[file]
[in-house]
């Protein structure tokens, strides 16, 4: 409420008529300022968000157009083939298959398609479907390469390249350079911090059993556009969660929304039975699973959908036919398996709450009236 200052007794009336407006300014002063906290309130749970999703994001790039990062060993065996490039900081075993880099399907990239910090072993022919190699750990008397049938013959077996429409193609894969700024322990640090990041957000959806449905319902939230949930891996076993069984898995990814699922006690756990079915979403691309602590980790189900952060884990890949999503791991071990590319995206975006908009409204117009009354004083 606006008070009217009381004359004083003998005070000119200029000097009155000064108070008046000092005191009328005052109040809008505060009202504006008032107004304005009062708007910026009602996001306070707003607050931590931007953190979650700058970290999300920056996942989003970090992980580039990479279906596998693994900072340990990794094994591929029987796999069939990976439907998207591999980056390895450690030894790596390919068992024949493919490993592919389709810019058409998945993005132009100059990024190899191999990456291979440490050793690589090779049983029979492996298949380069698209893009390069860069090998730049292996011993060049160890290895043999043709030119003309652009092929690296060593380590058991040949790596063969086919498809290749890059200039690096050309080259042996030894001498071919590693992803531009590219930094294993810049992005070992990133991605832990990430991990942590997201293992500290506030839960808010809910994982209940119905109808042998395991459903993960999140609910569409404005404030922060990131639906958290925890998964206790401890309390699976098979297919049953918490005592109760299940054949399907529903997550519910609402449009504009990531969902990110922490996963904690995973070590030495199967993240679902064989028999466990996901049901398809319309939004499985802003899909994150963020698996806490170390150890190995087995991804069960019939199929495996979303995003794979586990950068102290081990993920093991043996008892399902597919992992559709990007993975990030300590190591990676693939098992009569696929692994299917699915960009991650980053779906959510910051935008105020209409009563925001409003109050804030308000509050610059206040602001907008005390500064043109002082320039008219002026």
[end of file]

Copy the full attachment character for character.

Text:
[in-house]
């Protein structure tokens, strides 16, 4: 409420008529300022968000157009083939298959398609479907390469390249350079911090059993556009969660929304039975699973959908036919398996709450009236 200052007794009336407006300014002063906290309130749970999703994001790039990062060993065996490039900081075993880099399907990239910090072993022919190699750990008397049938013959077996429409193609894969700024322990640090990041957000959806449905319902939230949930891996076993069984898995990814699922006690756990079915979403691309602590980790189900952060884990890949999503791991071990590319995206975006908009409204117009009354004083 606006008070009217009381004359004083003998005070000119200029000097009155000064108070008046000092005191009328005052109040809008505060009202504006008032107004304005009062708007910026009602996001306070707003607050931590931007953190979650700058970290999300920056996942989003970090992980580039990479279906596998693994900072340990990794094994591929029987796999069939990976439907998207591999980056390895450690030894790596390919068992024949493919490993592919389709810019058409998945993005132009100059990024190899191999990456291979440490050793690589090779049983029979492996298949380069698209893009390069860069090998730049292996011993060049160890290895043999043709030119003309652009092929690296060593380590058991040949790596063969086919498809290749890059200039690096050309080259042996030894001498071919590693992803531009590219930094294993810049992005070992990133991605832990990430991990942590997201293992500290506030839960808010809910994982209940119905109808042998395991459903993960999140609910569409404005404030922060990131639906958290925890998964206790401890309390699976098979297919049953918490005592109760299940054949399907529903997550519910609402449009504009990531969902990110922490996963904690995973070590030495199967993240679902064989028999466990996901049901398809319309939004499985802003899909994150963020698996806490170390150890190995087995991804069960019939199929495996979303995003794979586990950068102290081990993920093991043996008892399902597919992992559709990007993975990030300590190591990676693939098992009569696929692994299917699915960009991650980053779906959510910051935008105020209409009563925001409003109050804030308000509050610059206040602001907008005390500064043109002082320039008219002026």